Facebook's long-forgotten @facebook.com email service is set to shut down next month, though it's unlikely anyone will notice.
Since its launch in late 2010, the "Facebook Mail" function has gone relatively unused, despite being forced upon users in the summer of 2012.
By early March, it will be nothing more than a memory. Facebook confirmed the news, telling us that users will begin receiving notice that the system is changing.
When it launched its "modern messaging system" in 2010, Facebook chief Mark Zuckerberg said the service would transcend email, SMS, and other messaging services. "We tried to make it simple, so that people don't have to think about this stuff," he said at the time.
And that's exactly what happened: no one thought about it for the next four years. In turn, Facebook is moving its focus from the underused email service to a better mobile messaging experience for all users.
Those who still frequent Facebook Mail should expect a notification about the change, which will eventually re-route Facebook emails to the primary email address linked to an account. This time, people will have the option to turn off forwarding.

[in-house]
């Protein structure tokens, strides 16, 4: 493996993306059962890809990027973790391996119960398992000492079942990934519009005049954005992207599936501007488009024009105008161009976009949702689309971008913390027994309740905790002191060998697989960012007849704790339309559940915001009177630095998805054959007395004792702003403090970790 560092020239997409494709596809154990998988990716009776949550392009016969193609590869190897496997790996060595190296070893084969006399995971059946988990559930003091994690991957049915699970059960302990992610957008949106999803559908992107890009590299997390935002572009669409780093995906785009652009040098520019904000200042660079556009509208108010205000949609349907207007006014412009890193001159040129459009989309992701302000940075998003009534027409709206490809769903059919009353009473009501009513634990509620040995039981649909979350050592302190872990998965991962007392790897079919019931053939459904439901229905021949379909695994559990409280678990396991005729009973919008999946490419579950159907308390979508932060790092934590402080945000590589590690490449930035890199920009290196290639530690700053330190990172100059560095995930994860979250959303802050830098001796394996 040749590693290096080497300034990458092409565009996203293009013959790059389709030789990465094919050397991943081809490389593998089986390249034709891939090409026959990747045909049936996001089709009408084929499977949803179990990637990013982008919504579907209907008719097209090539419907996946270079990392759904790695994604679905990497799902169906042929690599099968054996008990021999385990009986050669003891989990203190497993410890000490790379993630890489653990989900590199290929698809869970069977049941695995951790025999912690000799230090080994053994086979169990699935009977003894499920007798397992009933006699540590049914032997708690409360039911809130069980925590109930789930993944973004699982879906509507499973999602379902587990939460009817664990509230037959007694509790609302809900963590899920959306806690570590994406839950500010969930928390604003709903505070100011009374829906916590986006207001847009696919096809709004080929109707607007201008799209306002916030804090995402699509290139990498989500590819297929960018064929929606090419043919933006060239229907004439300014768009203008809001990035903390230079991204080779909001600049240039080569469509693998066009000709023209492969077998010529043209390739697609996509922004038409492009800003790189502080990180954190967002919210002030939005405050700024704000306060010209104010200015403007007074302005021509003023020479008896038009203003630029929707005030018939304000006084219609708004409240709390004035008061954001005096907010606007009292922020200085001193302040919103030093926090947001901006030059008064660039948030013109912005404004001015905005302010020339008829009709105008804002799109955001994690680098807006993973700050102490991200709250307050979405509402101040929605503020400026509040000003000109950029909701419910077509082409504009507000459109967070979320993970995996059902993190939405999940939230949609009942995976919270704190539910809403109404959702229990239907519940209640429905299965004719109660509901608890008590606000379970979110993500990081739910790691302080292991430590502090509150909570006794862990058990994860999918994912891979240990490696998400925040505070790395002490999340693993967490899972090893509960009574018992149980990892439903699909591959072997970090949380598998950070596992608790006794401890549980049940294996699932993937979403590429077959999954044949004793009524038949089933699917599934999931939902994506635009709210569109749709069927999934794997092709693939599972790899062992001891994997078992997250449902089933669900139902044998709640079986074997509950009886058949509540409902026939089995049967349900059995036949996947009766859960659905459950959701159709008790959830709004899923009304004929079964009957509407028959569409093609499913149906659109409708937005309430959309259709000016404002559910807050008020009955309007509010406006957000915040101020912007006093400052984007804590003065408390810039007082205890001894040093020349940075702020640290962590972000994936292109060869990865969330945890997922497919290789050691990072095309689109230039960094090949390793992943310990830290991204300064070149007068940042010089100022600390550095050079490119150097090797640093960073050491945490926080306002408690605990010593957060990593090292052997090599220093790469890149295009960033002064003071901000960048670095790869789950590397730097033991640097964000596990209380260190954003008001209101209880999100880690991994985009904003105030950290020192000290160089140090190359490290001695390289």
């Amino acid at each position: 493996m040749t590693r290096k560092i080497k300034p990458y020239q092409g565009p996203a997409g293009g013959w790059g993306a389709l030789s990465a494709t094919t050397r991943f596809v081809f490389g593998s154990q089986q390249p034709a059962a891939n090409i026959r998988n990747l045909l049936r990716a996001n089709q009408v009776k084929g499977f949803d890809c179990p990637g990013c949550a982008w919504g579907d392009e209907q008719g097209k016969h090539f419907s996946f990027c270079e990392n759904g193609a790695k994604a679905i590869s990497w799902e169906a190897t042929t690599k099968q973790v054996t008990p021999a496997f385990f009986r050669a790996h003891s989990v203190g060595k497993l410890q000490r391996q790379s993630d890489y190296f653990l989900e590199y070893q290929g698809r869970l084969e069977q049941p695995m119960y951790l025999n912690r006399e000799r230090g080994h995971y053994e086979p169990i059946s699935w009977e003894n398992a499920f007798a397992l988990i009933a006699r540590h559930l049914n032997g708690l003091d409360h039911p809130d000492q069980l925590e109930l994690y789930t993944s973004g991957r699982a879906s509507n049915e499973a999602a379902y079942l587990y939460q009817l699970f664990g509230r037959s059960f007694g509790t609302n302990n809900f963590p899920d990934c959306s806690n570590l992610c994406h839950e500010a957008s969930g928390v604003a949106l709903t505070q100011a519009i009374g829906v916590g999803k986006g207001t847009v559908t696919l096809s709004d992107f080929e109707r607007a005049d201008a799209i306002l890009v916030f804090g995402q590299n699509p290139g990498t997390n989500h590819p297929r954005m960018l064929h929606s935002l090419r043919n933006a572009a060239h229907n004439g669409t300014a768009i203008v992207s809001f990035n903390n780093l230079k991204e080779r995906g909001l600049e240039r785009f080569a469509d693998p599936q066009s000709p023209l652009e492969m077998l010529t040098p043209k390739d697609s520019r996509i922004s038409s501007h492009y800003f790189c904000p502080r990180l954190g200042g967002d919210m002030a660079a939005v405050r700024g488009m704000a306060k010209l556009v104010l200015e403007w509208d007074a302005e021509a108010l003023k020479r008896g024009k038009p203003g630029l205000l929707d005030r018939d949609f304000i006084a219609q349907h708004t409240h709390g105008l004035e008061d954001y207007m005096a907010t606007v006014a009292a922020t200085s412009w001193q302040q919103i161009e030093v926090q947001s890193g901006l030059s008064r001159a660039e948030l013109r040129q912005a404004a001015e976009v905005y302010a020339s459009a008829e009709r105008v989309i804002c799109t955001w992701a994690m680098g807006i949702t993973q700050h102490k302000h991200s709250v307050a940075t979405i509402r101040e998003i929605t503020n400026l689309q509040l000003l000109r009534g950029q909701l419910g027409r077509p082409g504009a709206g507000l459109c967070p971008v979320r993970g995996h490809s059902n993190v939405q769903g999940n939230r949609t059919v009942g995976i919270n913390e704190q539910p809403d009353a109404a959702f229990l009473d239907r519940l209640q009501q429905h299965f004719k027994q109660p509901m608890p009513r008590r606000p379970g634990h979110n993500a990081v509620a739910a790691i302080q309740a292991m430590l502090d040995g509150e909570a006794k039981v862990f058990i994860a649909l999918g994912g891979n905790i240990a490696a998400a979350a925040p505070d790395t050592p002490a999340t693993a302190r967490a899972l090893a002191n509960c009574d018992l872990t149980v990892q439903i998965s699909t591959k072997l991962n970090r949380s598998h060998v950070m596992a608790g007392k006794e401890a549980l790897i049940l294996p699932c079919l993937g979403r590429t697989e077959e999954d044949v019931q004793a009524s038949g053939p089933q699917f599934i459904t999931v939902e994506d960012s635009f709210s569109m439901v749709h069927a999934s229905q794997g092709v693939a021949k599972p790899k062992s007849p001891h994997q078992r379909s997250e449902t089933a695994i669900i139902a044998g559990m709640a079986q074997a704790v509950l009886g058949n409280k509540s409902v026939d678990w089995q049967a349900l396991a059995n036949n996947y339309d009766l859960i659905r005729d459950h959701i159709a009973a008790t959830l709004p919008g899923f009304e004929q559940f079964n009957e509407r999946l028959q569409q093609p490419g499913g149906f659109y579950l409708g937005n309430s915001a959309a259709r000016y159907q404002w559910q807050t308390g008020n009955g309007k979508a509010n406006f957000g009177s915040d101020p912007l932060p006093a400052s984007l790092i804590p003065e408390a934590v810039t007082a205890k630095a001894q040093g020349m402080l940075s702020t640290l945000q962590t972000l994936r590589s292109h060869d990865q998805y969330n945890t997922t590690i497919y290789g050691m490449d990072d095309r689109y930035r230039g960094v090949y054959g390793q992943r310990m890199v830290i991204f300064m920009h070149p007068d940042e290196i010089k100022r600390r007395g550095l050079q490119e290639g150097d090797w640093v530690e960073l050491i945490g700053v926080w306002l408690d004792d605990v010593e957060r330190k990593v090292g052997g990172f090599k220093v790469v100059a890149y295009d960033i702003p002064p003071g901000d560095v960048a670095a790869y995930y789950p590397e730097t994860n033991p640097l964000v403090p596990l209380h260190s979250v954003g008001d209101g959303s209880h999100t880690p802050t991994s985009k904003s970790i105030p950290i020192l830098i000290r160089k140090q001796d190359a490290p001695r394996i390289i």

The move to close the service comes less than two months after Facebook was hit with a lawsuit alleging that the social network meddles with private messages. Two plaintiffs claimed that the site scans messages in an effort to "profile the message-sender's Web activity." Facebook denied the claims and promised to "defend ourselves vigorously."
This news also comes on the heels of the social network giant's acquisition of messaging application WhatsApp. At MWC 2014 in Barcelona, our writer Aatif Sulleyman live blogged a keynote speech where Mark Zuckerberg touched on that landmark deal.